SINGAPORE - A driverless roadsweeper vehicle in Sentosa that can be remotely controlled, in case of an emergency, by an operator located about 20km away in Jurong West is one of the new applications tapping 5G mobile networks that the Government is testing in the resort island.
It is among the first set of 5G public sector trials in Sentosa announced on Tuesday (Oct 19) by Minister for Communications and Information Josephine Teo.
This 5G @ Sentosa project is led by the Government Technology Agency (GovTech), Sentosa Development Corporation and telco Singtel.
"As part of our continuing efforts to pioneer bold ideas, we have transformed Sentosa, itself an innovative resort island, into a 5G test bed for the public sector," said Mrs Teo virtually at the Mobile 360 Asia Pacific Conference.
The trials are to allow government agencies to track the capabilities of 5G for various smart nation applications with the goal of rolling them out on the mainland in the next five years.
Some applications could offer manpower savings, improve safety at worksites and deliver services to people more easily.
"5G... provides a superior connectivity channel to handle large amounts of data in real time without compromising the quality of the data transmitted," said Mr Lim Chinn Hwa, GovTech's senior director for smart nation platform solutions, at a media briefing.
A 5G network is said to be 10 times faster than 4G and has more bandwidth, which means more devices can be connected to it.
5G has lower latency than 4G, meaning response times on 5G can be two times faster, according to Singtel, so high-resolution videos can be streamed in real time with almost no lag compared with 4G.
So far, 10 trials are under way in Sentosa, with most having started in August. The Government aims to have 15 trials by public agencies by the end of the year, and at least 30 by the first half of 2023.
The Infocomm Media Development Authority (IMDA) will be working with Singtel to identify companies that can offer potential 5G solutions for government agencies to support the Sentosa trials.
On choosing Sentosa for the tests, Mr Lim said the island is a "microcosm of Singapore and provides a defined environment for government agencies to study and trial (5G) use cases proficiently".
Sentosa is almost entirely covered by Singtel's 5G network for the trials except for a few areas where tests are currently not being done.
Singtel, StarHub and M1 have started rolling out 5G networks with about 50 per cent coverage across the country now. Nationwide coverage is expected by 2025.
The remote-controlled roadsweeper tests, conducted by the National Environment Agency and Nanyang Technological University (NTU), could help pave the way for several vehicles to be deployed with just one remote operator as the safety emergency driver for all. This could help save on manpower.
The sweeper can send video feed to the operator located at NTU, for instance, so they can see in real time what is in front of the vehicle when taking over control.
Professor Wang Danwei from NTU's School of Electrical and Electronic Engineering said that this can be done almost instantly with 5G but not with 4G.
While there is some long-range Wi-Fi that can be as good as 5G, it requires equipment to be set up in specific locations and, even then, the distance it covers is more limited than 5G.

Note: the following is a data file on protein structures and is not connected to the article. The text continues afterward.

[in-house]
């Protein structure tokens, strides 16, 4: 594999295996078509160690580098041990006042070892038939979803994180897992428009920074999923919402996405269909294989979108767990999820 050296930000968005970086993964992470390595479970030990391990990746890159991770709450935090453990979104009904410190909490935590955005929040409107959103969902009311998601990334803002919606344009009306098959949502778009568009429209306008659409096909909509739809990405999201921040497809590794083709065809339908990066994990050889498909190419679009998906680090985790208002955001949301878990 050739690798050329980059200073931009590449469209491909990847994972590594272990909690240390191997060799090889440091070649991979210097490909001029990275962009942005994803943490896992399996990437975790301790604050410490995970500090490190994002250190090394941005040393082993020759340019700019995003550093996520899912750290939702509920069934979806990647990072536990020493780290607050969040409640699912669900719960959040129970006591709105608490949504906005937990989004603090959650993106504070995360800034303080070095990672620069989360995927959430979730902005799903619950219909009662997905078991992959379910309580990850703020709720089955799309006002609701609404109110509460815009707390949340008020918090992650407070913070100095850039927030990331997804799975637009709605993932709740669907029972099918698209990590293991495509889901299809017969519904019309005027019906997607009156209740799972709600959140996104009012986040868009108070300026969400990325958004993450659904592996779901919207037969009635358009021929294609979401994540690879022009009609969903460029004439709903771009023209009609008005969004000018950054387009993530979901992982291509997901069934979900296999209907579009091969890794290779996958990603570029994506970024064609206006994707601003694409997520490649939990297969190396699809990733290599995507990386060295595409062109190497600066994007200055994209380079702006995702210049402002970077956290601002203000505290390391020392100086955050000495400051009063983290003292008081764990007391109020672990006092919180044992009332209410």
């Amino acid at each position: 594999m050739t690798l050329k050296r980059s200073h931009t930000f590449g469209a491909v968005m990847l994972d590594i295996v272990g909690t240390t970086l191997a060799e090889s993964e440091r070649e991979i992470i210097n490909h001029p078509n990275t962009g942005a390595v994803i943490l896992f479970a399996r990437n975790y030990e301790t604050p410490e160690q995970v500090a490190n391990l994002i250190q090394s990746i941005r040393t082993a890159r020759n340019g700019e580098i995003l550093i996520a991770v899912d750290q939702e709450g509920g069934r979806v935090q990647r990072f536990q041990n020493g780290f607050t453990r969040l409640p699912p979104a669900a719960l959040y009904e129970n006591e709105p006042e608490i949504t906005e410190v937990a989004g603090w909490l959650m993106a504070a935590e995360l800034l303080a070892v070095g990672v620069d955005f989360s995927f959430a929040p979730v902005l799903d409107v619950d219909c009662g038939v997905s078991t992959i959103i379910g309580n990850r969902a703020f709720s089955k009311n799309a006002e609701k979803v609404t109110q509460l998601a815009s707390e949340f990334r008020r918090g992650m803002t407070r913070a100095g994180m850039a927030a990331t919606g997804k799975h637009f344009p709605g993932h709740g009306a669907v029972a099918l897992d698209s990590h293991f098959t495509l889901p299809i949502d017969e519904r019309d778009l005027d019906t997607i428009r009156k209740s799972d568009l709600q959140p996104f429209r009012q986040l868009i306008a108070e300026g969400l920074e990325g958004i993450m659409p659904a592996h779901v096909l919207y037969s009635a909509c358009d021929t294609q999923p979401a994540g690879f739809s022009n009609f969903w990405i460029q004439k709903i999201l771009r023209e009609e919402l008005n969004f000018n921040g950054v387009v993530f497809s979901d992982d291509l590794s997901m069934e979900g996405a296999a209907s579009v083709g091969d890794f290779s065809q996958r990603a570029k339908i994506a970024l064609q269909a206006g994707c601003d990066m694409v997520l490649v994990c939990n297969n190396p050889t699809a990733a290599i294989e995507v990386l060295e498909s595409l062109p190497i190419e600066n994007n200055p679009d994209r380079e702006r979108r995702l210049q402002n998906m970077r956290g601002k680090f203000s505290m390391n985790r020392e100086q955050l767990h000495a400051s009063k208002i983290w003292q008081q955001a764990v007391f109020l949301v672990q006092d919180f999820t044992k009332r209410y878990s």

Prof Wang said 5G is "more convenient for teleoperations and provides very large bandwidth".
Safeguards have been put in place for the tests, such as having a safety driver physically in the vehicle and a road marshal who can advise the public to stay clear.
The various Sentosa trials will not be done during weekends and peak hours when there are more visitors.
Some trials like those involving aerial drones sending videos over 5G for worksite inspections are in areas that are closed off to the public.
One 5G application tested by Nanyang Polytechnic and GovTech could benefit consumers. It involves digital signboards that allow people to browse products and buy them directly from these kiosks.
Consumers could also be able to "try on" virtual clothes on themselves, using the signboard as a mirror.
One problem with using Wi-Fi and 4G in such retail kiosks is that they present cyber-security risks. 5G has data-protection mechanisms making purchases made over it more secure.
The Government's 5G tests in Sentosa complement 5G trials done by the private sector.
IMDA announced on Tuesday that besides Sentosa, three other test beds for 5G applications will now be opened to all businesses. All four were previously limited to selected private sector partners.
The three test beds are: the Maritime and Port Authority of Singapore's Maritime Drone Estate in Marina South, CapitaLand's Smart Urban Co-Innovation Lab in Singapore Science Park, and IMDA's Pixel facility in one-north.
Some companies have already expressed interest in conducting 5G tests in these areas.
German start-up Volocopter is planning to test the connectivity of its air taxi aircraft during flight at the drone estate, while robot developer Weston Robot is keen to test remotely controlling robots in CapitaLand's lab.
Over at Pixel, media tech firm Hiverlab, a company that benefited from testing 5G there, is now planning to commercialise its 5G solutions.
They include creating digital replicas of warehouses that come with real-time data from the machines on site. Workers can do checks on the replicas, such as on equipment status, through 5G without being physically present.